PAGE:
Burgess reagent

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Burgess reagent
IUPAC name
3D model (JSmol)
ECHA InfoCard 100.157.812 Edit this at Wikidata
EC Number
  • 629-648-8
  • InChI=1/C8H18N2O4S/c1-5-10(6-2,7-3)15(12,13)9-8(11)14-4/h5-7H2,1-4H3
  • O=S(=O)(N=C([O-])OC)[N+](CC)(CC)CC
Molar mass 238.30 g·mol−1
GHS labelling:
GHS07: Exclamation mark
H315, H319, H335
P261, P264, P271, P280, P302+P352, P304+P340, P305+P351+P338, P312, P321, P332+P313, P337+P313, P362, P403+P233, P405, P501
Except where otherwise noted, data are given for materials in their standard state (at 25 °C [77 °F], 100 kPa).

The Burgess reagent (methyl N-(triethylammoniumsulfonyl)carbamate) is a mild and selective dehydrating reagent often used in organic chemistry.[1][2] It was developed in the laboratory of Edward M. Burgess at Georgia Tech.

The Burgess reagent is used to convert secondary and tertiary alcohols with an adjacent proton into alkenes. Dehydration of primary alcohols does not work well. The reagent is soluble in common organic solvents and alcohol dehydration takes place with syn elimination through an intramolecular elimination reaction. The Burgess reagent is a carbamate and an inner salt. A general mechanism is shown below.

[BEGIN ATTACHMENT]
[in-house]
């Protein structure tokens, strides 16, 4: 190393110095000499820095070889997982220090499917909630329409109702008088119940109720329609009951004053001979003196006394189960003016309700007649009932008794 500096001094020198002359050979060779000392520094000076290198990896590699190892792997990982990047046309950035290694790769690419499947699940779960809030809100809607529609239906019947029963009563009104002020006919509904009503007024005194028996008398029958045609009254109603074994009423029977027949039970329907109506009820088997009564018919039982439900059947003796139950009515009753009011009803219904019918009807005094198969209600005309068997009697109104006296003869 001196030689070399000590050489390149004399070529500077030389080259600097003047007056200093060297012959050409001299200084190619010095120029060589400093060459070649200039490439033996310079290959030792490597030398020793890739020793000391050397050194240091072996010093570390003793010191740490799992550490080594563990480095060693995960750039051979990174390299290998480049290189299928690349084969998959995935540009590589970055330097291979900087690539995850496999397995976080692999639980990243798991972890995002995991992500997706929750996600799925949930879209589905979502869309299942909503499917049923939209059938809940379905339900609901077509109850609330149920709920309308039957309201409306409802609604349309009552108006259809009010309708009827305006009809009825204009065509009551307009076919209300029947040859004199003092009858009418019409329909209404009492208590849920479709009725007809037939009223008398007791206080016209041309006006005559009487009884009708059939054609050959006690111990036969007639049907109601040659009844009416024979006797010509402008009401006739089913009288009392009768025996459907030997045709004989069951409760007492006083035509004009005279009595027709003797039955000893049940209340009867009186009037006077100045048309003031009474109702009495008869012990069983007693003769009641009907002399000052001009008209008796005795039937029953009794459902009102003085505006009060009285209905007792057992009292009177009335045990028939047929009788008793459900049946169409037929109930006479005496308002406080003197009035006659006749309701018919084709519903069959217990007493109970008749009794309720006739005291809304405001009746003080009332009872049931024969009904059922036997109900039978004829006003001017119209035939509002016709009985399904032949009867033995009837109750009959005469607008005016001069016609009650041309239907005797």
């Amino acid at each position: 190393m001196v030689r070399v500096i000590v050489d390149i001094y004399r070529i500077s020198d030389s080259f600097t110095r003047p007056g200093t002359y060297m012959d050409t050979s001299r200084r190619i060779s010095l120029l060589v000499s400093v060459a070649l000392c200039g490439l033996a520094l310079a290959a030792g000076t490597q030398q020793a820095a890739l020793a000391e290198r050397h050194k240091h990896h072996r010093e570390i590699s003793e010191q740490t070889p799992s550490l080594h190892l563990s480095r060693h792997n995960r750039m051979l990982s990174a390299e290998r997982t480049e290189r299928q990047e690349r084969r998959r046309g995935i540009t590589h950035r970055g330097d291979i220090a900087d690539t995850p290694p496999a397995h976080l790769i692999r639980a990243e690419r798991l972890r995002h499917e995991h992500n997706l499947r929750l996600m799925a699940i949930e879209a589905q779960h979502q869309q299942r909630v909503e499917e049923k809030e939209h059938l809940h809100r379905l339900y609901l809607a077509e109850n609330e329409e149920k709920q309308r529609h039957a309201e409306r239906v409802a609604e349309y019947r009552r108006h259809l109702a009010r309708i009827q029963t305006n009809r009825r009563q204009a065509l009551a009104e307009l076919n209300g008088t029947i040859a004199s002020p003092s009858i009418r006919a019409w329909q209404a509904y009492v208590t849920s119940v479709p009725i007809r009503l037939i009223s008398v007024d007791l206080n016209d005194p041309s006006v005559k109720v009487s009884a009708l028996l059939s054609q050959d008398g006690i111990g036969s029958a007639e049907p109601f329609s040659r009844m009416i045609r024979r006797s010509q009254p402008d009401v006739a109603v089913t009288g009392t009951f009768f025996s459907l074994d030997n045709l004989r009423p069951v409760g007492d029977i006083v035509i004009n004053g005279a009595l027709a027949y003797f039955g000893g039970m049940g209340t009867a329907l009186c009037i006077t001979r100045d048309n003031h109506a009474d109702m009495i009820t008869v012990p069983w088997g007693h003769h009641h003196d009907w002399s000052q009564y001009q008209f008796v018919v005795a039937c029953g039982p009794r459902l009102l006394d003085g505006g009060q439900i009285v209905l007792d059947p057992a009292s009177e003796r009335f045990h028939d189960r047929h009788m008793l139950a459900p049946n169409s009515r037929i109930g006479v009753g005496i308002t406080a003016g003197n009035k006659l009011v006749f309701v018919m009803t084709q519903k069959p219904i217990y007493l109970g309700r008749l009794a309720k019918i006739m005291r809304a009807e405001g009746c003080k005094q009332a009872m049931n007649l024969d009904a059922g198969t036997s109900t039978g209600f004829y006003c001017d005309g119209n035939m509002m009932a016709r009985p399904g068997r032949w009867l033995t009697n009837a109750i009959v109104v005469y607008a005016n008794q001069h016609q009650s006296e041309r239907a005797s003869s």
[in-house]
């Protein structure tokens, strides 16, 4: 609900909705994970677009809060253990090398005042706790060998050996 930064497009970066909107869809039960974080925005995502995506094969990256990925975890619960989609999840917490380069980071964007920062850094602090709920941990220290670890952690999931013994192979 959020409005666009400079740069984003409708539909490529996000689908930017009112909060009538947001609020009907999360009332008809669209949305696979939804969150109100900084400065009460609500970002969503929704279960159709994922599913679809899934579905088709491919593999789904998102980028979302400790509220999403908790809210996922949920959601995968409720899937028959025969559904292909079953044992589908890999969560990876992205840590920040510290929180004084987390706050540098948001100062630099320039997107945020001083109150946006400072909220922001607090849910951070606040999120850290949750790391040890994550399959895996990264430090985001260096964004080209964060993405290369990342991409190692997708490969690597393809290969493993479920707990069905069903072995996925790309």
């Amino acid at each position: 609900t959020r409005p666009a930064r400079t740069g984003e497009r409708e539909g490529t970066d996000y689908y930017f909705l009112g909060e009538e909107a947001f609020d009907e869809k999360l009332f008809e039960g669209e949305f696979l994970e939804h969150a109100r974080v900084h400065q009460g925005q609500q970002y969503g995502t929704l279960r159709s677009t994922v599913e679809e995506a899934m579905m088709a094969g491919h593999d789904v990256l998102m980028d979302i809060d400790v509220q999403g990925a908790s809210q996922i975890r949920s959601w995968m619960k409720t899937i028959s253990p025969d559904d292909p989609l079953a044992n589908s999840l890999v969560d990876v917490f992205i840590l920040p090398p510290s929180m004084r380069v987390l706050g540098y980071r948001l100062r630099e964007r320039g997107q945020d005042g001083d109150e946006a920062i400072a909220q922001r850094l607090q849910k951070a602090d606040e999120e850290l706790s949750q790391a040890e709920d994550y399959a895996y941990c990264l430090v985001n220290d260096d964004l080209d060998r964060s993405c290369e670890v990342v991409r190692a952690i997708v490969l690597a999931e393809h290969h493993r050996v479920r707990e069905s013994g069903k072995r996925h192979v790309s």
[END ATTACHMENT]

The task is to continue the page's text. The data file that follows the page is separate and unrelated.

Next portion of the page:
General Mechanism for the Burgess reagent.


The reagent is prepared from chlorosulfonylisocyanate by reaction with methanol and triethylamine in benzene:[3]

Burgess reagent


  1. ^ Atkins, G. M.; Burgess, E. M. (1968). "The reactions of an N-sulfonylamine inner salt". J. Am. Chem. Soc. 90 (17): 4744–4745. doi:10.1021/ja01019a052.
  2. ^ Sachin Khapli, Satyajit Dey & Dipakranjan Mal (2001). "Burgess reagent in organic synthesis" (PDF). J. Indian Inst. Sci. 81: 461–476. Archived from the original (PDF) on 2004-03-02.
  3. ^ Edward M. Burgess; Harold R. Penton Jr. & E. A. Taylor (1973). "Thermal reactions of alkyl N-carbomethoxysulfamate esters". J. Org. Chem. 38 (1): 26–31. doi:10.1021/jo00941a006.